Making a Wet Cell Battery

Making a Wet Cell Battery
••• Jay Dugger (CC-By-SA 2.0)

What is a Wet Cell Battery?

A battery is a device that produces an electrical current by means of a chemical reaction. Though the first modern batteries were developed in the 19th century, there is some evidence to suggest crude wet cell batteries were produced at least 2000 years ago in Mesopotamia. As the name implies, a wet cell battery employs a liquid electrolyte-containing medium to trigger a chemical reaction. For example, in a lead acid battery, a liquid electrolyte solution containing 65 percent water and 35 percent sulfuric acid sits in contact with metal plates of lead and lead oxide. When the battery is connected, the acid bonds to the plates in a reaction that also sends an electric current through the attached circuit. If a battery can be recharged through the passing through it of a reversed current, separating the acid from the plates, then it is said to be a secondary battery, or rechargeable. Otherwise, if it is not rechargeable, it is a primary battery. If instead of a liquid solution the battery uses a pasty, less moist material, it is called a dry cell.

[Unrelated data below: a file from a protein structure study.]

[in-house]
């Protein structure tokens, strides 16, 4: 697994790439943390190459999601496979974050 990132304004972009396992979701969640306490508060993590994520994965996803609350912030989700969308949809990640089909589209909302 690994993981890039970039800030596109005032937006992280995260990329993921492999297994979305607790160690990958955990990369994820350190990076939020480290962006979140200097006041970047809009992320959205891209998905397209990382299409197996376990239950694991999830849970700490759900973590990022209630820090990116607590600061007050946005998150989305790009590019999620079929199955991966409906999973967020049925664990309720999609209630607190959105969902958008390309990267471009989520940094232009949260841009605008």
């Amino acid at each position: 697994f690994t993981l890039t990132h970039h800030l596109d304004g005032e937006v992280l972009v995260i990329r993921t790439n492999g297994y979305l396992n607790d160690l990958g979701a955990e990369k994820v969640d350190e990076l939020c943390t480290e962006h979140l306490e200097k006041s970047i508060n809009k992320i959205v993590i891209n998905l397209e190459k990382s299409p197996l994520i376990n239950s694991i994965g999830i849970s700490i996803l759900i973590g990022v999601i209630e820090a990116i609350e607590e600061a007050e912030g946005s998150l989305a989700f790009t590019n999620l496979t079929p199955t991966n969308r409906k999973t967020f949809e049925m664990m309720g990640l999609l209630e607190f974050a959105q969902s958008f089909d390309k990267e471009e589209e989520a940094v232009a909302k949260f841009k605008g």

Making a Battery

Many school children make rudimentary wet cell batteries every year out of everyday ingredients found in any home. The electrolyte solution is any common non-neutral pH liquid, such as citrus juice (lemon or lime works well) or vinegar for the acids, or ammonia as a base. The other essential materials for making the wet cell are two metals, each of which loses electrons at a different rate. Aluminum foil, which loses electrons easily, becomes the negative terminal, or anode. Copper wire, which does not, becomes the positive terminal or cathode. Place these two metals into the electrolyte liquid with enough of the metal exposed to connect the wires of a circuit. If the metals are brought in contact with the terminals of a DC ammeter, a small electric charge will register.


The simple wet cell battery made by school children is not very powerful and does not have much real world application. But also, because of their liquid content, wet cell batteries can be fragile and difficult to transport. Also, if they contain caustic material such as acid, they can be dangerous. The most common wet cell batteries in wide use are car batteries, which contain a sulfuric acid solution. It is this so-called battery acid, that is the most dangerous aspect of breaking open the seal or disposing of a car battery. Not only can the sulfuric acid burn the skin badly and produce irritating fumes, the lead used for the batteries terminals is also poisonous. Today, car batteries are a variation of the wet cell called the gel cell. In these batteries, the sulfuric acid solution is mixed with silica to produce a gel-like and immobile material. As a result, the battery is less likely to corrode or to spill hazardous material if inverted or broken in an accident. It also lasts longer since the gel does not evaporate, and can be recharged.

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